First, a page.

Every time I cross the river, I take a quick glance upstream and down through the blue bridge girders. With the season for barge traffic and pleasure cruising long since complete, I check ice buildup along the shoreline. Knowing only later, after deep-freeze temperatures, will the ice floats appear in the main channel.
When you go “over the river and through the woods” as often as I do at Wabasha it is easy to see this small segment of a massive watershed as simply another sight along the trip. But the Mississippi is anything but commonplace. It is a river that people from around the country, from around the world, wish to visit; simply to claim they have seen, or crossed, or boated on the Mississippi. And while the scenery may not be as dramatic as the Matterhorn, numerous Swiss cousins (once – fünf Frauen am Fluss) have enjoyed a day spent along the river, watching barges work their way through Lock 4 at Alma.
Starting at the confluence of the Mississippi and the St. Croix Rivers (Hastings, MN and Prescott, WI) the Mississippi becomes more than just a navigable waterway, it takes on the monumental task of separating governmental units, state-by-state, as it flows south to the Gulf. But, before Hastings, west and north, the Mississippi wends its way through fields, prairie, and forests to humble beginnings at Lake Itasca.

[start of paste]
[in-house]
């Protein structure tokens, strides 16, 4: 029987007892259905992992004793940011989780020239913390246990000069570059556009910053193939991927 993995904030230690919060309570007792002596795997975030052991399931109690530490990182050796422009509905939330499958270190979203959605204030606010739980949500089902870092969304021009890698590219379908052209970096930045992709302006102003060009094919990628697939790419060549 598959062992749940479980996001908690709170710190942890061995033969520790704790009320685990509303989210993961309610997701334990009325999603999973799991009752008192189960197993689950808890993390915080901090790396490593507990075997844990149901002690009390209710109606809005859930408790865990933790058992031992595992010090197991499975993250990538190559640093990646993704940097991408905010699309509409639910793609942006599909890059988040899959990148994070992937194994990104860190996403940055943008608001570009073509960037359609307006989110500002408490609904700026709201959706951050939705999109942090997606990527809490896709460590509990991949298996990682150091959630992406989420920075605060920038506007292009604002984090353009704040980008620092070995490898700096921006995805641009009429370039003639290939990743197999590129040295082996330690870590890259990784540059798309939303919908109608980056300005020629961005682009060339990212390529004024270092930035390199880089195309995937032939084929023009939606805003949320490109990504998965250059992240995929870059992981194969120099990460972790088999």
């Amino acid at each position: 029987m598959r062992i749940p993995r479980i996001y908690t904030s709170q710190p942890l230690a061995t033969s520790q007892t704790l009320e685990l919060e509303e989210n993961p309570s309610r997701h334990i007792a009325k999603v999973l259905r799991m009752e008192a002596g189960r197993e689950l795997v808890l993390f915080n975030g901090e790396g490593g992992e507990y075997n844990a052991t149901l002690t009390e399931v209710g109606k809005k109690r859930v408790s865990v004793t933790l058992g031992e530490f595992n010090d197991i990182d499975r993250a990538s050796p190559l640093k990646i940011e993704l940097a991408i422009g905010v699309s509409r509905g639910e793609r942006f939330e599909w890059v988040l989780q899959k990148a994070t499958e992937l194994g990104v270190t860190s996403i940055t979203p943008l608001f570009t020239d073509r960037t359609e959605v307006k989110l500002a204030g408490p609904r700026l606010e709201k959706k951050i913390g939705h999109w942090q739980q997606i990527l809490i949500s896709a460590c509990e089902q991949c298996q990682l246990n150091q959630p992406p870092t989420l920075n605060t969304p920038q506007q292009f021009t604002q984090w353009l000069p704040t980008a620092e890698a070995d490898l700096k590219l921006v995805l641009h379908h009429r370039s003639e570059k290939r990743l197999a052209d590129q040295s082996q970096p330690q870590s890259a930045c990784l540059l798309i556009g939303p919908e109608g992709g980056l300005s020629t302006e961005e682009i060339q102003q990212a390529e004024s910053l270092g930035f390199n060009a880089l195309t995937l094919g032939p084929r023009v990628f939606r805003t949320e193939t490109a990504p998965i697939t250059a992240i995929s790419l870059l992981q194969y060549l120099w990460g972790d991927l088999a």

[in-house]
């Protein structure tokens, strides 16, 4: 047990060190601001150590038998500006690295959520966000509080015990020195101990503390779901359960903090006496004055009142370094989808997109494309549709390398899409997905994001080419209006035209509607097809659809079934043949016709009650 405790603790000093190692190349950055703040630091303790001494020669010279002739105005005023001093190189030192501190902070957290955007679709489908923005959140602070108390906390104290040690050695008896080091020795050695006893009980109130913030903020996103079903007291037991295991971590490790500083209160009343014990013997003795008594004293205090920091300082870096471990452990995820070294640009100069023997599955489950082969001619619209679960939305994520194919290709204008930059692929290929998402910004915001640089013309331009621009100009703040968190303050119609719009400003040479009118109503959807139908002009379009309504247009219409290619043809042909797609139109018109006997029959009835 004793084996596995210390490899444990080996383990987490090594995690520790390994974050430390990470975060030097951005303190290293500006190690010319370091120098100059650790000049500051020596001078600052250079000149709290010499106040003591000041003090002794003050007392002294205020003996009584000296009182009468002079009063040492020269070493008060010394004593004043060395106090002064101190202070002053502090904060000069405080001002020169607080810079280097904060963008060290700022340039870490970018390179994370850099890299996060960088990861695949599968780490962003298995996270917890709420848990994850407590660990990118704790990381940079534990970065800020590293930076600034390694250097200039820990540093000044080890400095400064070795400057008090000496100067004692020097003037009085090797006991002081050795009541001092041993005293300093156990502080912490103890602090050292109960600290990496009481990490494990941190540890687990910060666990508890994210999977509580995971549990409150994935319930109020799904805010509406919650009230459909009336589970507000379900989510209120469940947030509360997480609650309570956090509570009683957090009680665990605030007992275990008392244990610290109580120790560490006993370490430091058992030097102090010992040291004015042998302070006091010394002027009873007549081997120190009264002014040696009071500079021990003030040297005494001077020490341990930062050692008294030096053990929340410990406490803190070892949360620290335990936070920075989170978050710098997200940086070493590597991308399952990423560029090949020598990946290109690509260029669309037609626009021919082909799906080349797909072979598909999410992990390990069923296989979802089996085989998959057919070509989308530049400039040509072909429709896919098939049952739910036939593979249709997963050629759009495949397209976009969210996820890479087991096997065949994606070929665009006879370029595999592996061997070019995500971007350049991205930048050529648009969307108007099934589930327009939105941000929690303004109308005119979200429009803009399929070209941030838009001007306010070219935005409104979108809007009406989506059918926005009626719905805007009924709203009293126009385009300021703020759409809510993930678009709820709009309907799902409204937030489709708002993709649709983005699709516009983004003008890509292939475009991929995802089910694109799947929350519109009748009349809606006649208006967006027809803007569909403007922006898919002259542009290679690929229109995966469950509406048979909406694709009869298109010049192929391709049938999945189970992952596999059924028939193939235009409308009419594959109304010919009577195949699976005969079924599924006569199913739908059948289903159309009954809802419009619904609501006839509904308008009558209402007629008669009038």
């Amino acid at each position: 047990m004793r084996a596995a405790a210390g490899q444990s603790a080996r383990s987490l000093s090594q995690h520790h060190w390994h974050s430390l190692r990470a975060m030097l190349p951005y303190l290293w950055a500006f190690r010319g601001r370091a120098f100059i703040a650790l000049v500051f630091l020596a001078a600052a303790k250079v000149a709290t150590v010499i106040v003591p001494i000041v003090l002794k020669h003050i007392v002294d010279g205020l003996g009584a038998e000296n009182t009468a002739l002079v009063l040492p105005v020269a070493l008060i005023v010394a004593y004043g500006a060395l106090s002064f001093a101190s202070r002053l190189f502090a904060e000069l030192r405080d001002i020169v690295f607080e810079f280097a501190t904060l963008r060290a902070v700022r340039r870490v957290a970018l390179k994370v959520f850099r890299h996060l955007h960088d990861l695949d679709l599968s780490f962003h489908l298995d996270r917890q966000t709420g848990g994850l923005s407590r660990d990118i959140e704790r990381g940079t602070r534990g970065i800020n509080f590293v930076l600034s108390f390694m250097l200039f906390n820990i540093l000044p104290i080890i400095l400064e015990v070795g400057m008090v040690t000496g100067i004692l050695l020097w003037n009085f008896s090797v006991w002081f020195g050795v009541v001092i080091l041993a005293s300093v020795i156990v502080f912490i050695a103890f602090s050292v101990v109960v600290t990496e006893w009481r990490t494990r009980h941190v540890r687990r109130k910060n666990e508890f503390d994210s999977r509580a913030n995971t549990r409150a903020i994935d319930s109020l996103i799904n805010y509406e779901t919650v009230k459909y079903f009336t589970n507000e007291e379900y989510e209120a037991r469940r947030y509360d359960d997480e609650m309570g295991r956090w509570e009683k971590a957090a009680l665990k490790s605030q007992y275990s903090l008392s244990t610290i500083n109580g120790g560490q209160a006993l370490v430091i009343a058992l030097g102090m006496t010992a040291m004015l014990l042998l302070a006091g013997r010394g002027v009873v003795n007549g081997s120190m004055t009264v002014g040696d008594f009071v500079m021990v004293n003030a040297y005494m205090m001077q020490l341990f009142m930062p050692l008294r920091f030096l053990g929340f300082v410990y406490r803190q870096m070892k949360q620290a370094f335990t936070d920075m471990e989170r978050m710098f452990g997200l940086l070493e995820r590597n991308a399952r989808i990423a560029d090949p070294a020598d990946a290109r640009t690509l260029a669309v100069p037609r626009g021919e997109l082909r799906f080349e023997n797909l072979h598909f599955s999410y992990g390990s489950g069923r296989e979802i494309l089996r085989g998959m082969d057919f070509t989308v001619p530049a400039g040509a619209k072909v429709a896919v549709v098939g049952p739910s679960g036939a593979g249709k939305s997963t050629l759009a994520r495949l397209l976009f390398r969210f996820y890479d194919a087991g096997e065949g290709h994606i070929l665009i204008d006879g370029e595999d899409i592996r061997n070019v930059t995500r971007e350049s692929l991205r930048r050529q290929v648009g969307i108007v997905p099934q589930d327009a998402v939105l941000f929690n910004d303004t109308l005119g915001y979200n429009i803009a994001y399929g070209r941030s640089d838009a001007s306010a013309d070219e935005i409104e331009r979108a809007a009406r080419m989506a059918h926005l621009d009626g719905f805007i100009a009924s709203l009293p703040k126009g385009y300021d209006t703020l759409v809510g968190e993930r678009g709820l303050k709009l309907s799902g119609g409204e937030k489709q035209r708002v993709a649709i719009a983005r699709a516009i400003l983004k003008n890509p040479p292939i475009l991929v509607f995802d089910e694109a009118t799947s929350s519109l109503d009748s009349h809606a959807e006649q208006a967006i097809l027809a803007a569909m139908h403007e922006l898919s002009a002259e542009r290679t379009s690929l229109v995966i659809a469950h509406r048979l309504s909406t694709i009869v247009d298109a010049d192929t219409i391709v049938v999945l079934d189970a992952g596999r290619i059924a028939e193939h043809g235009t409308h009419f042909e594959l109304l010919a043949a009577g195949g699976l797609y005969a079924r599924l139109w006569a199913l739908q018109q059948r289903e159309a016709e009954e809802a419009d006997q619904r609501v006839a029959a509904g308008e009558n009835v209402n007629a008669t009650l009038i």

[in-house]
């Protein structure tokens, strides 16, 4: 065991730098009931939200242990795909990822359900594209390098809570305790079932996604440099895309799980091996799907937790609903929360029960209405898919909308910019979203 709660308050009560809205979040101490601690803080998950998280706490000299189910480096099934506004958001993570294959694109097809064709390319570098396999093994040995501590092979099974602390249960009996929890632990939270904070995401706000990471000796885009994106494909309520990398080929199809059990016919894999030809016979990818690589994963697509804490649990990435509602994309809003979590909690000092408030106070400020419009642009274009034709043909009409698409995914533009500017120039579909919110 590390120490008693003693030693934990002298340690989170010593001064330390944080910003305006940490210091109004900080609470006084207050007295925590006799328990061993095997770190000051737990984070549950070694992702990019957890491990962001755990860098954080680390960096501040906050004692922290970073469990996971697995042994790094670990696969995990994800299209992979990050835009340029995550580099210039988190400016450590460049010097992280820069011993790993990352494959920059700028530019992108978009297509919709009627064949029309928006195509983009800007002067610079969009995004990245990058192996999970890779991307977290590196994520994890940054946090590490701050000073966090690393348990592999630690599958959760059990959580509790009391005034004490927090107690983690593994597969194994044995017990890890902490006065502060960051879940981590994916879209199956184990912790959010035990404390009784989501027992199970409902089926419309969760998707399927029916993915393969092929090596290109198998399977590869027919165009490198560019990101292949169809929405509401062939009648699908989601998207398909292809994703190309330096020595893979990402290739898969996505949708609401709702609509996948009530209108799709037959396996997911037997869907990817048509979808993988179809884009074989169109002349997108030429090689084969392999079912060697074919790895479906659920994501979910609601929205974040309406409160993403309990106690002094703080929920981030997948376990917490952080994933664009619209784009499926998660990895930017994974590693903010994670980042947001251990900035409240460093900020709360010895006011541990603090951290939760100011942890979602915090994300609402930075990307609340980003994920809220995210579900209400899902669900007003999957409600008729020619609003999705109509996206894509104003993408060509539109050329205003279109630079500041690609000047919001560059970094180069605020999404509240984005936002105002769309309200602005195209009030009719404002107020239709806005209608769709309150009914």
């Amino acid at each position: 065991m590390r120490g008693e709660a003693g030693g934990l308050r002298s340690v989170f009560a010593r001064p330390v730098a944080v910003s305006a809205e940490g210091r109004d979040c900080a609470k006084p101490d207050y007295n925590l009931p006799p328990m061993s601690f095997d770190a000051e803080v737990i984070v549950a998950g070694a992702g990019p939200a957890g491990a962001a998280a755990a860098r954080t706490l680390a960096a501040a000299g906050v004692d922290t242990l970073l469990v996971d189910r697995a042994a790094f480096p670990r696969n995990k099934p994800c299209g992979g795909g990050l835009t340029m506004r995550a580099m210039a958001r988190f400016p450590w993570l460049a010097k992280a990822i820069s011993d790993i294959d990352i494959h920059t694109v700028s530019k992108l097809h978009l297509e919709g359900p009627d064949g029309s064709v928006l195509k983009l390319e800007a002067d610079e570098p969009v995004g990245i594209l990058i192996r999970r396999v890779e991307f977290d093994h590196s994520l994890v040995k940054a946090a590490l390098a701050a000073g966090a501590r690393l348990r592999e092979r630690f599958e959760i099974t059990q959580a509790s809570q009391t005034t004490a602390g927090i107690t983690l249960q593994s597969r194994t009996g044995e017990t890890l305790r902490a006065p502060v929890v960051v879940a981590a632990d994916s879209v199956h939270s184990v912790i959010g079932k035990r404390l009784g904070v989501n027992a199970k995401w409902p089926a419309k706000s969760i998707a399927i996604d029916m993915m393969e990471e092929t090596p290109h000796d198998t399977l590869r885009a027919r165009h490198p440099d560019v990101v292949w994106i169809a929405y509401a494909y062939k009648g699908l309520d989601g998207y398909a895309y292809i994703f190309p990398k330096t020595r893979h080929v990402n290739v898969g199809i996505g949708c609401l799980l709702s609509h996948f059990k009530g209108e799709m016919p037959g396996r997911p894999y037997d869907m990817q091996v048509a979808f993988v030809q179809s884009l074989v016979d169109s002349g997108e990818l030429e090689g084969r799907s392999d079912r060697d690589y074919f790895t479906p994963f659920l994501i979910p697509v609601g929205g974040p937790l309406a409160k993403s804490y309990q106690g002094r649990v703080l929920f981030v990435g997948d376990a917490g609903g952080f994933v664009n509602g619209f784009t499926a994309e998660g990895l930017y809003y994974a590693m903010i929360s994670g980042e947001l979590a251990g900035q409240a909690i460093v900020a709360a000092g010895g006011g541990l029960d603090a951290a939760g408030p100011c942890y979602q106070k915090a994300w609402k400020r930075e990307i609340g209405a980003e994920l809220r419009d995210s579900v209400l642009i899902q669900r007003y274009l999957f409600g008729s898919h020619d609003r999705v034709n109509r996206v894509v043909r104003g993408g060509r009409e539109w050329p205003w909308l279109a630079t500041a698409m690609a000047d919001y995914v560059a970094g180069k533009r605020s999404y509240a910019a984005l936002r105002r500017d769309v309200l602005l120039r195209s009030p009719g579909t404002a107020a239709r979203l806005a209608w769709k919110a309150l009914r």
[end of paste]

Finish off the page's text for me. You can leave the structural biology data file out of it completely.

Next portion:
While history books, written from the perspective of the white immigrant, attribute the discovery of the headwaters to the Henry Rowe Schoolcraft expedition in 1832, this small beginning of a massive waterway was known and sacred to Indigenous People for millennia. And, it must be noted, Schoolcraft reached his destination only with the aid of an Anishinabe guide.
Poet Mary Oliver, whose poems always present the perfect blend of words to describe our world, offers us this observation: “It is the nature of stone to be satisfied. It is the nature of water to want to be somewhere else.” Each time I stand on the sandy shore where a small stream flows into Lake Itasca there is a sense of awe. Regardless of the number of people laughing and splashing from one side to the other, I recognize I am in a holy place. My 21st century, rational mind knows that the droplets sprinkling in the sunlight may cease to exist as flowing water; diverted to human consumption, agricultural irrigation or simply becoming part of a natural evaporation – precipitation cycle. But there is also the real possibility that the very water that I see flowing over the CCC-placed stepping stones, water that will touch millions of lives before a wide river slides muddily past New Orleans, will finally blend with the warm waters of the Gulf of Mexico. That connection with an entire continent transforms each visit to Lake Itasca into a spiritual experience.